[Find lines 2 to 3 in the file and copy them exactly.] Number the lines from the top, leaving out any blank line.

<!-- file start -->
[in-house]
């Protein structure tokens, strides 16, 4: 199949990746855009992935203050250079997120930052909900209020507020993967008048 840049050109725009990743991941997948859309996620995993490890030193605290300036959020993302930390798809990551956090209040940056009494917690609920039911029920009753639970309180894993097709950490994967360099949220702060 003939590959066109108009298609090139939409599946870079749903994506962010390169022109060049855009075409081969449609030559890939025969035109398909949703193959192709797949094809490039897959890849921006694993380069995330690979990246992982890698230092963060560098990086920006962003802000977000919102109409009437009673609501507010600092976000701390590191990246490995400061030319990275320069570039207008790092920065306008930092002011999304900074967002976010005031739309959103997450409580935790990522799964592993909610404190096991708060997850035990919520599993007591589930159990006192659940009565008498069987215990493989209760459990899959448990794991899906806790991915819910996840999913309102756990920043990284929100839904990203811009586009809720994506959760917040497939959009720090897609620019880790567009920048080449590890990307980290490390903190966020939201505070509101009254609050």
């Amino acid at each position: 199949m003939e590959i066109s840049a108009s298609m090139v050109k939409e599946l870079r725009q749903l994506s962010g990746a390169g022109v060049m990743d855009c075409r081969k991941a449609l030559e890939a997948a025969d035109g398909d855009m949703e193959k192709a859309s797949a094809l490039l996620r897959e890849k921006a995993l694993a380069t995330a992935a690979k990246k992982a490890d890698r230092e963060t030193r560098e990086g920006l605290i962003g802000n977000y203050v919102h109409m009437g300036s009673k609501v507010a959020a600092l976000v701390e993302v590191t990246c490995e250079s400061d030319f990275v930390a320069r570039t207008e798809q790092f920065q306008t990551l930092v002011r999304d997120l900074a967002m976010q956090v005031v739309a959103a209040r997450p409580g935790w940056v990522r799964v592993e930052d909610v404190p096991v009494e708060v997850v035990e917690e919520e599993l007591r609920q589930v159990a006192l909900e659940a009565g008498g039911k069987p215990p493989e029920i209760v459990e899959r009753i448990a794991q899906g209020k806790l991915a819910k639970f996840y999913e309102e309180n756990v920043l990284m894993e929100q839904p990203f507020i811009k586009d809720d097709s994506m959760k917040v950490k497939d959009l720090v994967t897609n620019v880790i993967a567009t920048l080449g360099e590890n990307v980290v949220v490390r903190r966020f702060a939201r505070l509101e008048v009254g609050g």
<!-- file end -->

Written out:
């Protein structure tokens, strides 16, 4: 199949990746855009992935203050250079997120930052909900209020507020993967008048 840049050109725009990743991941997948859309996620995993490890030193605290300036959020993302930390798809990551956090209040940056009494917690609920039911029920009753639970309180894993097709950490994967360099949220702060 003939590959066109108009298609090139939409599946870079749903994506962010390169022109060049855009075409081969449609030559890939025969035109398909949703193959192709797949094809490039897959890849921006694993380069995330690979990246992982890698230092963060560098990086920006962003802000977000919102109409009437009673609501507010600092976000701390590191990246490995400061030319990275320069570039207008790092920065306008930092002011999304900074967002976010005031739309959103997450409580935790990522799964592993909610404190096991708060997850035990919520599993007591589930159990006192659940009565008498069987215990493989209760459990899959448990794991899906806790991915819910996840999913309102756990920043990284929100839904990203811009586009809720994506959760917040497939959009720090897609620019880790567009920048080449590890990307980290490390903190966020939201505070509101009254609050």
């Amino acid at each position: 199949m003939e590959i066109s840049a108009s298609m090139v050109k939409e599946l870079r725009q749903l994506s962010g990746a390169g022109v060049m990743d855009c075409r081969k991941a449609l030559e890939a997948a025969d035109g398909d855009m949703e193959k192709a859309s797949a094809l490039l996620r897959e890849k921006a995993l694993a380069t995330a992935a690979k990246k992982a490890d890698r230092e963060t030193r560098e990086g920006l605290i962003g802000n977000y203050v919102h109409m009437g300036s009673k609501v507010a959020a600092l976000v701390e993302v590191t990246c490995e250079s400061d030319f990275v930390a320069r570039t207008e798809q790092f920065q306008t990551l930092v002011r999304d997120l900074a967002m976010q956090v005031v739309a959103a209040r997450p409580g935790w940056v990522r799964v592993e930052d909610v404190p096991v009494e708060v997850v035990e917690e919520e599993l007591r609920q589930v159990a006192l909900e659940a009565g008498g039911k069987p215990p493989e029920i209760v459990e899959r009753i448990a794991q899906g209020k806790l991915a819910k639970f996840y999913e309102e309180n756990v920043l990284m894993e929100q839904p990203f507020i811009k586009d809720d097709s994506m959760k917040v950490k497939d959009l720090v994967t897609n620019v880790i993967a567009t920048l080449g360099e590890n990307v980290v949220v490390r903190r966020f702060a939201r505070l509101e008048v009254g609050g």